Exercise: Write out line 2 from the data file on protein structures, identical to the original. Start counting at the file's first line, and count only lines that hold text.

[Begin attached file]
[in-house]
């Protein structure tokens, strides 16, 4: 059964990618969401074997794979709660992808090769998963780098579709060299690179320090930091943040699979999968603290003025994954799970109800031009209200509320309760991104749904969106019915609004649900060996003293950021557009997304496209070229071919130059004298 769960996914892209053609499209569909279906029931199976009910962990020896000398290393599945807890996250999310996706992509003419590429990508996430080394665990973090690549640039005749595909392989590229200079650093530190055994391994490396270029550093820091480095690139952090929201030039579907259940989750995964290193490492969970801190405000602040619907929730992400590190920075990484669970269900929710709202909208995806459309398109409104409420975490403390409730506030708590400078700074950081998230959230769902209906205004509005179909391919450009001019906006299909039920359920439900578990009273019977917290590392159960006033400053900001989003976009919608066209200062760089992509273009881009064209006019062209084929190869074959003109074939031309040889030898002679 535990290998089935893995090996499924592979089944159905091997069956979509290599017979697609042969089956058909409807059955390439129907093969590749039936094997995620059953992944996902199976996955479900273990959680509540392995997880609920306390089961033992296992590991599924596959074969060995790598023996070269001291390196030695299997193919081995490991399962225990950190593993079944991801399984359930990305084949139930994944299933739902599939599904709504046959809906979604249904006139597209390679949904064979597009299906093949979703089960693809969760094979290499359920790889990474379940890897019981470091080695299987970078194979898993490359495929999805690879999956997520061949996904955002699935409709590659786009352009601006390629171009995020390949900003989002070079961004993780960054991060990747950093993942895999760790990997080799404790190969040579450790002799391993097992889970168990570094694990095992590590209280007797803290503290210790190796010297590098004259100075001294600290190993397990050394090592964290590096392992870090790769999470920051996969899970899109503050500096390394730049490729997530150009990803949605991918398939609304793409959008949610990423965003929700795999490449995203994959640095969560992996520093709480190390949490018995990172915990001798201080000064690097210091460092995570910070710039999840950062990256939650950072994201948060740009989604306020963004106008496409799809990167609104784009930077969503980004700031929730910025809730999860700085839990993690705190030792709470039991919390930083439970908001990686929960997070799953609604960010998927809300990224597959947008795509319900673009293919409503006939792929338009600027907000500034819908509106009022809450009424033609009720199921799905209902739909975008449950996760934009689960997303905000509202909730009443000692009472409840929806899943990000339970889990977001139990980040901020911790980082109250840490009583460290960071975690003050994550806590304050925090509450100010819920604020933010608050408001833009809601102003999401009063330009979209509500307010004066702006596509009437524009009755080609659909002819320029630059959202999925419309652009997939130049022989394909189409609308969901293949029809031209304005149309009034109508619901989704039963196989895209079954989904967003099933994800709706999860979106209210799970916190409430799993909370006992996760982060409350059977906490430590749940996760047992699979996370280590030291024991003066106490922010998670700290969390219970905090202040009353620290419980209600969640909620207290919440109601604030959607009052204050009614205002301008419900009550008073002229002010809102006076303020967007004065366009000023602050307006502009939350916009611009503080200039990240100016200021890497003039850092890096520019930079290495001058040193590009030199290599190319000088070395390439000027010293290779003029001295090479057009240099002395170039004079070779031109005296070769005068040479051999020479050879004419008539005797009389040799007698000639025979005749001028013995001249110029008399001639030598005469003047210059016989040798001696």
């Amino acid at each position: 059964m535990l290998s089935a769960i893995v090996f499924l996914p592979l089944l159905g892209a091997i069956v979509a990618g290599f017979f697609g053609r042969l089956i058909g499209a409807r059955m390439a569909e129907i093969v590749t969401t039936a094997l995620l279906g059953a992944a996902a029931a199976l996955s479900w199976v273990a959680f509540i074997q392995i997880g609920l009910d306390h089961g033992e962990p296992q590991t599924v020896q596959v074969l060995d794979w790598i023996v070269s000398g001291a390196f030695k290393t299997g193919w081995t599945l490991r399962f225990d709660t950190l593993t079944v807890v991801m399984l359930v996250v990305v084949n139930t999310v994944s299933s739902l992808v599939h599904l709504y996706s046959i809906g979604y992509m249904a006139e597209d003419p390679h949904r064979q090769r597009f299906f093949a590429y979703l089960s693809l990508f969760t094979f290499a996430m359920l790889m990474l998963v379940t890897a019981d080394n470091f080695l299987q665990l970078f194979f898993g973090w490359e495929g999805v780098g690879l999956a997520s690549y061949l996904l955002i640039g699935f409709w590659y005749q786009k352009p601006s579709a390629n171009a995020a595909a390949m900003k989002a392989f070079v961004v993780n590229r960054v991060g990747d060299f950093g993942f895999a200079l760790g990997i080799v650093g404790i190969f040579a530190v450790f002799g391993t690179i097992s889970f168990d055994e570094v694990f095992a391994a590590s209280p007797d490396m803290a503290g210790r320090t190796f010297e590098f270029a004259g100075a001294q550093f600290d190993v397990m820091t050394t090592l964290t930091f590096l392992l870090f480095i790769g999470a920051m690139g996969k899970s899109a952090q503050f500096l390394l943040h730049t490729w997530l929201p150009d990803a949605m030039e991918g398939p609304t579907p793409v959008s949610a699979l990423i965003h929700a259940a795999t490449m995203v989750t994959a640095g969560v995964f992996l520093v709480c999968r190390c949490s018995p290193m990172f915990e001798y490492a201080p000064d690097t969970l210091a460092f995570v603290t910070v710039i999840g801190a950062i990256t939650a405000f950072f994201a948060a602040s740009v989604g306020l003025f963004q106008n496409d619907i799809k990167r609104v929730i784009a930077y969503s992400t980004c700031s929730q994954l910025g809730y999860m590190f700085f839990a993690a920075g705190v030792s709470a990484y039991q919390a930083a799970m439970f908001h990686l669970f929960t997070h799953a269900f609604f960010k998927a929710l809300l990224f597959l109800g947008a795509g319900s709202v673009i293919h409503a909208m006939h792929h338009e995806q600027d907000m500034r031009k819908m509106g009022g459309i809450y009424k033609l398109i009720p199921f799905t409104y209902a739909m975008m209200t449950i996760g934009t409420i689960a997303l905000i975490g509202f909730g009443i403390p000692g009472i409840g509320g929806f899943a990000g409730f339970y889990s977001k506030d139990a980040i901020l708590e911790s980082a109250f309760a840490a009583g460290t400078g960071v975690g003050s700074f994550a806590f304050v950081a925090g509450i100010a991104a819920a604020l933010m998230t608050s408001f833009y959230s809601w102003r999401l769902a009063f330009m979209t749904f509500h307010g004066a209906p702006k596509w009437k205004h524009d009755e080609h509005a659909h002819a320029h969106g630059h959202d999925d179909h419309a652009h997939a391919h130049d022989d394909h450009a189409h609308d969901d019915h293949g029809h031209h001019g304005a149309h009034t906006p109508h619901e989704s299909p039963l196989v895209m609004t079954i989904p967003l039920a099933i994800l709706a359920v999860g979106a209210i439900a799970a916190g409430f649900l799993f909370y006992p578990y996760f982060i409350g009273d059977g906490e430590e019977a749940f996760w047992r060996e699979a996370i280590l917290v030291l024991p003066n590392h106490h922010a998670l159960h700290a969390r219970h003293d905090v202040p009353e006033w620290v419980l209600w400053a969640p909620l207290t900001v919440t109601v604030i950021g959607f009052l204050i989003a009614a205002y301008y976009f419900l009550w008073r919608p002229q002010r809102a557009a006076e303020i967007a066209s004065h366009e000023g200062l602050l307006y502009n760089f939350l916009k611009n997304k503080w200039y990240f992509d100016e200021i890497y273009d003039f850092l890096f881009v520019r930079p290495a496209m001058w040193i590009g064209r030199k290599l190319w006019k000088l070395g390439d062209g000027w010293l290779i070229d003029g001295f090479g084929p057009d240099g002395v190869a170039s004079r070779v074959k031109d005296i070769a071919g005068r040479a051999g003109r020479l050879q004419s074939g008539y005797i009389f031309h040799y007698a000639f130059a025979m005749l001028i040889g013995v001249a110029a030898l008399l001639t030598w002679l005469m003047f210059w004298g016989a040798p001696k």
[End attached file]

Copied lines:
């Protein structure tokens, strides 16, 4: 059964990618969401074997794979709660992808090769998963780098579709060299690179320090930091943040699979999968603290003025994954799970109800031009209200509320309760991104749904969106019915609004649900060996003293950021557009997304496209070229071919130059004298 769960996914892209053609499209569909279906029931199976009910962990020896000398290393599945807890996250999310996706992509003419590429990508996430080394665990973090690549640039005749595909392989590229200079650093530190055994391994490396270029550093820091480095690139952090929201030039579907259940989750995964290193490492969970801190405000602040619907929730992400590190920075990484669970269900929710709202909208995806459309398109409104409420975490403390409730506030708590400078700074950081998230959230769902209906205004509005179909391919450009001019906006299909039920359920439900578990009273019977917290590392159960006033400053900001989003976009919608066209200062760089992509273009881009064209006019062209084929190869074959003109074939031309040889030898002679 535990290998089935893995090996499924592979089944159905091997069956979509290599017979697609042969089956058909409807059955390439129907093969590749039936094997995620059953992944996902199976996955479900273990959680509540392995997880609920306390089961033992296992590991599924596959074969060995790598023996070269001291390196030695299997193919081995490991399962225990950190593993079944991801399984359930990305084949139930994944299933739902599939599904709504046959809906979604249904006139597209390679949904064979597009299906093949979703089960693809969760094979290499359920790889990474379940890897019981470091080695299987970078194979898993490359495929999805690879999956997520061949996904955002699935409709590659786009352009601006390629171009995020390949900003989002070079961004993780960054991060990747950093993942895999760790990997080799404790190969040579450790002799391993097992889970168990570094694990095992590590209280007797803290503290210790190796010297590098004259100075001294600290190993397990050394090592964290590096392992870090790769999470920051996969899970899109503050500096390394730049490729997530150009990803949605991918398939609304793409959008949610990423965003929700795999490449995203994959640095969560992996520093709480190390949490018995990172915990001798201080000064690097210091460092995570910070710039999840950062990256939650950072994201948060740009989604306020963004106008496409799809990167609104784009930077969503980004700031929730910025809730999860700085839990993690705190030792709470039991919390930083439970908001990686929960997070799953609604960010998927809300990224597959947008795509319900673009293919409503006939792929338009600027907000500034819908509106009022809450009424033609009720199921799905209902739909975008449950996760934009689960997303905000509202909730009443000692009472409840929806899943990000339970889990977001139990980040901020911790980082109250840490009583460290960071975690003050994550806590304050925090509450100010819920604020933010608050408001833009809601102003999401009063330009979209509500307010004066702006596509009437524009009755080609659909002819320029630059959202999925419309652009997939130049022989394909189409609308969901293949029809031209304005149309009034109508619901989704039963196989895209079954989904967003099933994800709706999860979106209210799970916190409430799993909370006992996760982060409350059977906490430590749940996760047992699979996370280590030291024991003066106490922010998670700290969390219970905090202040009353620290419980209600969640909620207290919440109601604030959607009052204050009614205002301008419900009550008073002229002010809102006076303020967007004065366009000023602050307006502009939350916009611009503080200039990240100016200021890497003039850092890096520019930079290495001058040193590009030199290599190319000088070395390439000027010293290779003029001295090479057009240099002395170039004079070779031109005296070769005068040479051999020479050879004419008539005797009389040799007698000639025979005749001028013995001249110029008399001639030598005469003047210059016989040798001696």